Argued: December 12, 2016
BEFORE: HONORABLE RENÉE COHN JUBELIRER, Judge,
HONORABLE ANNE E. COVEY, Judge, HONORABLE JAMES GARDNER
COLINS, Senior Judge.
E. COVEY, JUDGE
McCabe (Mr. McCabe) and Jennifer McCabe (collectively, the
McCabes) appeal from the York County Common Pleas Court's
(trial court) April 22, 2014, February 17, 2016 and April 15,
2016 orders granting Logans' Reserve Homeowners'
Association's (Association) partial summary judgment
motion, denying the McCabes' motion for continuance, and
denying the McCabes' post-trial relief motion. There are
three issues for this Court's review: (1) whether
the trial court erred in granting the Association's
partial summary judgment motion; (2) whether the trial court
erred in denying the McCabes' continuance motion; and,
(3) whether the trial court erred in denying the McCabes'
post-trial relief motion (Post-Trial Motion). After review,
August 28, 2006, the McCabes purchased real property at 1118
Silver Maple Circle in Seven Valleys, Pennsylvania (the
Property). The Property is located within Logan's Reserve
(the Development), a community owned and maintained by the
Association, and is subject to the Uniform Planned Community
Act (Act) and the Association's Declaration,
By-Laws and amendments thereto (Declaration). The Declaration
requires property owners, including the McCabes, to pay
common expense assessments to the Association.
See Declaration § 9.2.1.
the McCabes purchased the Property, the Association assessed
them monthly dues, which they paid. However, in June 2009,
the McCabes ceased paying the dues. On April 8, 2010, the
Association instituted an action against the McCabes in
Magisterial District Court. On June 23, 2010, the Magisterial
District Judge entered judgment in the McCabes' favor. On
July 1, 2010, the Association filed a notice of appeal from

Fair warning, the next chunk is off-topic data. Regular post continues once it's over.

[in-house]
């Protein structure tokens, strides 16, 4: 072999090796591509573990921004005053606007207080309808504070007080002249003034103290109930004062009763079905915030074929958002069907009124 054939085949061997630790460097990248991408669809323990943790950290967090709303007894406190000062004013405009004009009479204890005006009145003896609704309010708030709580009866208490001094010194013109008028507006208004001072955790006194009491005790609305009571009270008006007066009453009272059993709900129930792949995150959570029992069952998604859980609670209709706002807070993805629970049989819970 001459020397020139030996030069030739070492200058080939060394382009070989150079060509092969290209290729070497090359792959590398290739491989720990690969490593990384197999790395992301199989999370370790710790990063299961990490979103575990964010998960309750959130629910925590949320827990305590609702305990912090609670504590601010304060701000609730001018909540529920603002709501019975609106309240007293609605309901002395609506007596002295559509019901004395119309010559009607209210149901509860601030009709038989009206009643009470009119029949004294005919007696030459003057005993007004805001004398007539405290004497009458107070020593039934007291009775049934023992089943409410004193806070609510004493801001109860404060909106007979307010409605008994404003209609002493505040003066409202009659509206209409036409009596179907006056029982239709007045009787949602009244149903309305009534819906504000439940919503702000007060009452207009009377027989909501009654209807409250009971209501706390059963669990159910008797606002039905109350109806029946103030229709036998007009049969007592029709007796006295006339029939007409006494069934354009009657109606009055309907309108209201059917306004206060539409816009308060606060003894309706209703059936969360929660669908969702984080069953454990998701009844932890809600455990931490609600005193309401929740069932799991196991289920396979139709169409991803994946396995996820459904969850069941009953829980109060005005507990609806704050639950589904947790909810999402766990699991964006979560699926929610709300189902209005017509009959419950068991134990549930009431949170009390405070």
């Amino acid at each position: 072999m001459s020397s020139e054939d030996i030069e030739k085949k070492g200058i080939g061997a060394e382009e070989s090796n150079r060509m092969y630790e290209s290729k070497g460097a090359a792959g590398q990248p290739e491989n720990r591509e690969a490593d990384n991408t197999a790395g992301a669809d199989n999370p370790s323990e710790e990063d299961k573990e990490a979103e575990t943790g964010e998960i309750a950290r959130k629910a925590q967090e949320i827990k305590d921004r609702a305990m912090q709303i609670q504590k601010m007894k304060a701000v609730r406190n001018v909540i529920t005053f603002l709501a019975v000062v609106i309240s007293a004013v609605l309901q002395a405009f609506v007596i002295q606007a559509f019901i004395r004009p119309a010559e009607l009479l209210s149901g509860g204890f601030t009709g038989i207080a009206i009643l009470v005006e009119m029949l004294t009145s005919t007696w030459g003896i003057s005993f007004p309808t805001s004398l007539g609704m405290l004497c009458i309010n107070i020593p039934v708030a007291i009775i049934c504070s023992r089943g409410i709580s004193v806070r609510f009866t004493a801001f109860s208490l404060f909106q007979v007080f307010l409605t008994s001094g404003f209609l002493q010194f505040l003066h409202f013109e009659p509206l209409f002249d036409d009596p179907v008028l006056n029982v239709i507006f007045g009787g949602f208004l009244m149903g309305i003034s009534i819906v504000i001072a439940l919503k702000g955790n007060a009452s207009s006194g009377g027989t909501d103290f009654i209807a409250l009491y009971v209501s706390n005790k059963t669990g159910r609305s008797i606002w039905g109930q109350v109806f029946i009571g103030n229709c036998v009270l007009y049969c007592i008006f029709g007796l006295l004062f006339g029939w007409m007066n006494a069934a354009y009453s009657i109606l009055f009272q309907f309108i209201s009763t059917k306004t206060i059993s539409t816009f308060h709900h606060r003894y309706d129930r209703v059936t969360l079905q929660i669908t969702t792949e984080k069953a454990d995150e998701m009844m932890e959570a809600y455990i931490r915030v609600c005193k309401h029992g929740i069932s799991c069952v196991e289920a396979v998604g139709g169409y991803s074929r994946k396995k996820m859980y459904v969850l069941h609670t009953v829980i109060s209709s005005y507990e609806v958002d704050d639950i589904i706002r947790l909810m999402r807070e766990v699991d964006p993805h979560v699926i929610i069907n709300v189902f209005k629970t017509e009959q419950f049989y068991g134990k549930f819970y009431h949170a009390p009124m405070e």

the June 23, 2010 judgment. On August 10, 2010, the
Association filed a complaint in the trial court against the
McCabes seeking recovery of their unpaid assessments, as well
as late fees and attorneys' fees. On October 22, 2010,
the McCabes filed an answer with new matter and counterclaim
explaining that they stopped paying the assessed dues because
the Association had "failed, and continues to fail to
maintain the common area behind [the McCabes'] back lawn
(. . .Common Area)." Reproduced Record (R.R.) at 35a.
In their new matter, the McCabes alleged that the Association
had not maintained the Common Area since the McCabes moved
into the Property in August 2006, and that the Common Area
was overgrown with weeds and shrubs, thereby causing their
lawn and home to be infested with ticks and other insects,
for which they incurred treatment expenses. In their
counterclaim, the McCabes claimed that the Association's
failure to maintain the Common Area constituted a breach of
the Declaration and resulted in the aforementioned expenses.
Accordingly, the McCabes sought reimbursement of the
expenses, plus reimbursement of dues they paid between August
2006 and June 2009. The Association filed its answer to the
new matter and counterclaim on October 22, 2010.
November 12, 2013, the Association filed its partial summary
judgment motion alleging that there were no genuine issues of
material fact, that the McCabes had failed to pay their
assessed dues and that, as a matter of law, the McCabes were
prohibited from withholding payment of common expense
assessments as self-help to address their dissatisfaction
with the Association's alleged failure to maintain the
Common Area. The Association also sought attorneys' fees
and costs. After oral argument, on April 22, 2014, the trial
court granted the Association's partial summary judgment
motion, entered judgment in the Association's favor, and
awarded attorneys' fees and costs. The case continued on
the McCabes' counterclaim.
McCabes requested that their counterclaim proceed to
arbitration. At arbitration, the McCabes were awarded $2,
711.06 (Arbitrators' Award). The McCabes appealed from
the Arbitrators' Award to the trial court on the basis
that the arbitrators did not award attorneys' fees.
August 31, 2015, the parties' counsel signed a
Certificate of Trial Readiness (Certificate) declaring to the
trial court that the matter was ready for trial. The
Certificate also certified "that all witnesses will be
on call and available during the entire scheduled trial
term." R.R. at 579a. A non-jury trial was scheduled for
February 17, 2016 before Judge Stephen P. Linebaugh (Judge
Linebaugh). Judge Linebaugh held a pretrial conference on
October 1, 2015. Prior to trial, Judge Linebaugh conducted a
February 9, 2016, the Association filed its pre-trial brief
wherein it argued the business judgment rule as a defense to
the McCabes' action. On the evening of February 12, 2016,
the McCabes' witness, former Association President Howard
Asche (Asche), informed the McCabes that he could not attend
trial due to a scheduling conflict. On February 15, 2016, the
McCabes filed a First Motion for a Trial Continuance
(Continuance Motion) by first class mail with a certificate